More Hunters

I realize I haven’t been blogging as frequently lately. Over the past month or so we have gone through what I think is our worst Costa Rican experience to date involving one of the national banks. Banking rules have recently changed and like everything else here, you learn about the changes when circumstances arise. My advice to people living here or wanting to move is to get to know the bank manager and if you have questions about how to do anything ask only the manager, not the tellers. All has been resolved and life continues.

We had a lot of excitement over the past few days involving more hunters. I think the word is out that hunting is not allowed on our property. During the past few weeks the hunters have been back but now they walk on the neighbor’s property and just along the top of our property line. The dogs go below, into our property. The dogs are going into areas where people cannot walk so I am unsure if the hunters are actually getting any animals.

Friday morning the hunters were back, dogs howling and hooting on our neighbor’s property. Mario heard the commotion and asked if I wanted him to call MINAE. Of course I did! He called and gave a detailed description on the easiest and fastest way to reach the hunters. An hour or so goes by and no one showed up to stop the hunters. The dogs were howling and hooting closer and closer to where we live. Next, the hunters began making sounds to call the dogs back. I had the feeling something went wrong and they had lost control of their dogs.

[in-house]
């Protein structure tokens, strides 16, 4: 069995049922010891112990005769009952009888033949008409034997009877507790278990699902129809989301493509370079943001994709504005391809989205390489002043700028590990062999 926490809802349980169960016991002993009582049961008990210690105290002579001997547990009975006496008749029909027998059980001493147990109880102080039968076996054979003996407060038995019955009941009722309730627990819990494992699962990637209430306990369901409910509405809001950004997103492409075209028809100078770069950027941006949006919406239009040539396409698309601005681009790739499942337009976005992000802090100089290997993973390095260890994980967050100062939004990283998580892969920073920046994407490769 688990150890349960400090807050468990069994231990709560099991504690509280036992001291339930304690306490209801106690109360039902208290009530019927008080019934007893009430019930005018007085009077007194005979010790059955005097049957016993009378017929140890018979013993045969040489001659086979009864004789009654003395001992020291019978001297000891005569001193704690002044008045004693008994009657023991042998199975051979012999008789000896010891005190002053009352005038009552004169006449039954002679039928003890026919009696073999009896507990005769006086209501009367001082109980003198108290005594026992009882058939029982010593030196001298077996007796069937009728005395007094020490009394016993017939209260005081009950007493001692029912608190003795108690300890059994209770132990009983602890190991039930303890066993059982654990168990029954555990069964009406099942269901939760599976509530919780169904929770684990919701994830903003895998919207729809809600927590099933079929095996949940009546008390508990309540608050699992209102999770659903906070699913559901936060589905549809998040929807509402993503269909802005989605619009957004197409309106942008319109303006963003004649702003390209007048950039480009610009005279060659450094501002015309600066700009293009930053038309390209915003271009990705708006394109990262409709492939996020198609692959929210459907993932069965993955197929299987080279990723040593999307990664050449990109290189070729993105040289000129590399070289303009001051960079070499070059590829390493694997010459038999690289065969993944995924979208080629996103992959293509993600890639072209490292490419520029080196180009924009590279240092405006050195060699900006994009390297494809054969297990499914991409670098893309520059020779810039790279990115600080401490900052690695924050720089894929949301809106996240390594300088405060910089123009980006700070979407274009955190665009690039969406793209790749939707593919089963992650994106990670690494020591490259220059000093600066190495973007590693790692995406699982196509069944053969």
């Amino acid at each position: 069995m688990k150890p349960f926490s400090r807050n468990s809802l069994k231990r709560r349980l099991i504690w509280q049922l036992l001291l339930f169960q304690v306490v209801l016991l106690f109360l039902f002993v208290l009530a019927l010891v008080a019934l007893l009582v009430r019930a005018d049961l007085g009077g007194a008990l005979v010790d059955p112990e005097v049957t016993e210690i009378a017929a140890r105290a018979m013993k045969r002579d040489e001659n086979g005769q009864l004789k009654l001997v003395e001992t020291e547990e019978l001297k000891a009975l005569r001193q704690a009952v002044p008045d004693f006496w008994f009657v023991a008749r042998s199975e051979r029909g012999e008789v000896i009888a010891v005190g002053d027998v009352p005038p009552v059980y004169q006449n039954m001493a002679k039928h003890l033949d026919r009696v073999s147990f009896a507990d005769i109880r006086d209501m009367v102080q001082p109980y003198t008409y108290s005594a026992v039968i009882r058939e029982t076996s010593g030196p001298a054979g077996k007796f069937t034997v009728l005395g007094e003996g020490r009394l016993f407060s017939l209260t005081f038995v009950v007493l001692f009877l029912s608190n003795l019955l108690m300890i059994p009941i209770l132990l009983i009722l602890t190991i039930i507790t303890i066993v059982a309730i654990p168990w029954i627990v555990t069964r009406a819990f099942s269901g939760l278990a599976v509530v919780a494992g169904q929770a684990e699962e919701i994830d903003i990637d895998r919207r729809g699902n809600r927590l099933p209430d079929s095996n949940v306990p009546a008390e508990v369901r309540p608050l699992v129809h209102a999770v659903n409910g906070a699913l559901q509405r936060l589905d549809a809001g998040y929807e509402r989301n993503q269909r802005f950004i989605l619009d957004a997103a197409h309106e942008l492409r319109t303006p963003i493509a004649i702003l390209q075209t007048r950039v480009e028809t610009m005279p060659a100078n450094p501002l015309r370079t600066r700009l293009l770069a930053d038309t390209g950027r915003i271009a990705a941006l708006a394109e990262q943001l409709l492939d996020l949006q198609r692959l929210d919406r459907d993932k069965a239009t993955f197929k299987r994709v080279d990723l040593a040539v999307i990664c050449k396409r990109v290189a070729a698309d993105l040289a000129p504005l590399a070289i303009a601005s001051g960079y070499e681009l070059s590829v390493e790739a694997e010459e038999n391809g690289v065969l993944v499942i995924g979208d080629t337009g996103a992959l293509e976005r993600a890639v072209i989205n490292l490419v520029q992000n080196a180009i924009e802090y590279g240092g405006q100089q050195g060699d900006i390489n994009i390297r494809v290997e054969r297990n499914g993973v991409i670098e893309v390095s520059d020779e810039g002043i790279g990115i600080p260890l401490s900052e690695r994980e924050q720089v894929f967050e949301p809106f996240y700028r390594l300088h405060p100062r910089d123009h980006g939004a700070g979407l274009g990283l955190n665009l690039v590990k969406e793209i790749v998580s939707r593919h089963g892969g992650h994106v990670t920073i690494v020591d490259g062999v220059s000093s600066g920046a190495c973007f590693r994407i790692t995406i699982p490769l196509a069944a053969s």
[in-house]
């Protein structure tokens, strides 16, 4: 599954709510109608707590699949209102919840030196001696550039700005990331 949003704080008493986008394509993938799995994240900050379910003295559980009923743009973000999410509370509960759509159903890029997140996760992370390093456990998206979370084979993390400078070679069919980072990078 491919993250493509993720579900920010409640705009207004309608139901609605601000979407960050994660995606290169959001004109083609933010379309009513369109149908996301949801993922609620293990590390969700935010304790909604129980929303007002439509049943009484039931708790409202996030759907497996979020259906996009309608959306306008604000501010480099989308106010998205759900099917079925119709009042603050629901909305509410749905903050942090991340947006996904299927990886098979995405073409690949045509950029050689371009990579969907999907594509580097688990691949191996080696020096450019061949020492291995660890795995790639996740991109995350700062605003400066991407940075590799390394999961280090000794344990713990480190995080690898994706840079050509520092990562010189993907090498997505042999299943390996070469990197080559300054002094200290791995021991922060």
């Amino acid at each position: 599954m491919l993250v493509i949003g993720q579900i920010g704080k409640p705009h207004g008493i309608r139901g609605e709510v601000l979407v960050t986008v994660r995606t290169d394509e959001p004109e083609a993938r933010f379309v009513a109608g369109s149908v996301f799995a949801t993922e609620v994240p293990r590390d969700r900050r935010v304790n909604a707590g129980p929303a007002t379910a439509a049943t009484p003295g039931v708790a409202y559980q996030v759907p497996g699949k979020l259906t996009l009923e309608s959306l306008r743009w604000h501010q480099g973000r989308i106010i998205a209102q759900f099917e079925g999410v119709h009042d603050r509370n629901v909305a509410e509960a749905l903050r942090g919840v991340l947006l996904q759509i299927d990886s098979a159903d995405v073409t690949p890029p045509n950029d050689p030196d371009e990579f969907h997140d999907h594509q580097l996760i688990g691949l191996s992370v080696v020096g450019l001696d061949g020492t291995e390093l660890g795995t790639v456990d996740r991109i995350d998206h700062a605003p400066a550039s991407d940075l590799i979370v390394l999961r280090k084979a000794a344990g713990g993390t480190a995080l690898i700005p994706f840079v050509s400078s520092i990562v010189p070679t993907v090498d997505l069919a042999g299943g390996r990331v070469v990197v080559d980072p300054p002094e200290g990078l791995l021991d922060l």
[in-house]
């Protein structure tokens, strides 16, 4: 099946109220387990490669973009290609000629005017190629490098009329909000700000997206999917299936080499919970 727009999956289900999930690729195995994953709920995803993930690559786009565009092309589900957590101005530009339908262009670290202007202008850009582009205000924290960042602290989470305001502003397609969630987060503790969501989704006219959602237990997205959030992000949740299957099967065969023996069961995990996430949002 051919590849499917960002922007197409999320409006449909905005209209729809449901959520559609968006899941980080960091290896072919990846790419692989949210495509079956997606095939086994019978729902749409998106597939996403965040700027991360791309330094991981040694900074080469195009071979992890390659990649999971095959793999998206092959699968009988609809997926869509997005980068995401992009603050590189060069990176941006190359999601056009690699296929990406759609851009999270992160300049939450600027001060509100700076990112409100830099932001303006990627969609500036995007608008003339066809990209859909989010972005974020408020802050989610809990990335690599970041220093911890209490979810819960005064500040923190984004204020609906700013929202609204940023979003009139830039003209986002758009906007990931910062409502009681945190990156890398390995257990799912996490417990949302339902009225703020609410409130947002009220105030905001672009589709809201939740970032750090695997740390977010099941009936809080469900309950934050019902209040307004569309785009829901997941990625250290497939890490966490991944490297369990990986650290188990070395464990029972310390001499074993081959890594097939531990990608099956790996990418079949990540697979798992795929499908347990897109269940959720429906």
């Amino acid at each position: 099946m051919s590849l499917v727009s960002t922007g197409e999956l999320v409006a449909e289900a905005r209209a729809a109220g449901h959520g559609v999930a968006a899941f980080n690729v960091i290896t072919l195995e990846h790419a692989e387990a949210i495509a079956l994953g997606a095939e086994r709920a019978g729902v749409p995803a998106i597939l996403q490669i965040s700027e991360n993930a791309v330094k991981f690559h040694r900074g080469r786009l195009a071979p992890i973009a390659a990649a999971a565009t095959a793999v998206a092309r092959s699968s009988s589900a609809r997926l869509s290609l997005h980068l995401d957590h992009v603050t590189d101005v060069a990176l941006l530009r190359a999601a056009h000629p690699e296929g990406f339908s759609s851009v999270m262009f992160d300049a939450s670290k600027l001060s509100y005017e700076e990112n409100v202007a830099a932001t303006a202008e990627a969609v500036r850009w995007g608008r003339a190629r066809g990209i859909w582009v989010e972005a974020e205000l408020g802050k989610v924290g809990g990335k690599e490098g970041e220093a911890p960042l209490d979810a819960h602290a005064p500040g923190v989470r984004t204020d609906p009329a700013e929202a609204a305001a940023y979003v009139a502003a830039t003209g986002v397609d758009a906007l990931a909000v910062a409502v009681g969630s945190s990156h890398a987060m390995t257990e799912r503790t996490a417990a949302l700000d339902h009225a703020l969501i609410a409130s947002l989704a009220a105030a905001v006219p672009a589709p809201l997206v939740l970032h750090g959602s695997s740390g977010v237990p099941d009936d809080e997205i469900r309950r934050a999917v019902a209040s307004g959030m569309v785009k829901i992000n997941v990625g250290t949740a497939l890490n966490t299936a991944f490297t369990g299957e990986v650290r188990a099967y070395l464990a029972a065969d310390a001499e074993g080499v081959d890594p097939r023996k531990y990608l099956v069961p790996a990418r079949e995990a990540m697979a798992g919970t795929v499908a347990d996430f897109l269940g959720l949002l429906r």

During most of this I was inside washing a large harvest of green beans from my garden. I heard Mario calling me and go outside to find him with one of the hunting dogs in his arms. I couldn’t believe it! The dog somehow climbed up an incredibly steep ravine and exited next to my garden. I took Roxy’s leash and put it around the dog’s neck. Luckily, John was home. We decided the best thing to do was to take the dog to the MINAE office. I had heard they have facilities for contraband animals.

I stayed home while Mario and John took the dog away. Not too soon afterwards, three hunters walked down our road and saw me. I said the usual hello and how are you. They were looking for the dog. I explained there is only one dog here and then proceeded to tell them that our property is private and hunting is not allowed. They got the message but really wanted to continue looking for the dog. I said they could walk up and down the public road but not on our property.

Meanwhile, John and Mario were getting the run-around at the MINAE office. They sent them to the police station in the next town. That office sent them to the police station in Puriscal. There, they were told, that actually the MINAE office they first went to are the ones that handle these situations in our area. They returned again to MINAE and this time they agreed to take the dog, which was all I had hoped for.

John and Mario came back after being gone for a few hours and the hunters came yet again looking for their dog. Mario explained to us that this type of small female dog is very valuable to the hunters. She is the one that will actually go into the tunnels and caves and make the small animals evacuate. She also looked like she had recently given birth. I felt so sorry for the dog. She was extremely thin and friendly. She had no problems being lead into the car. I hope she has a better life where ever she ends up.

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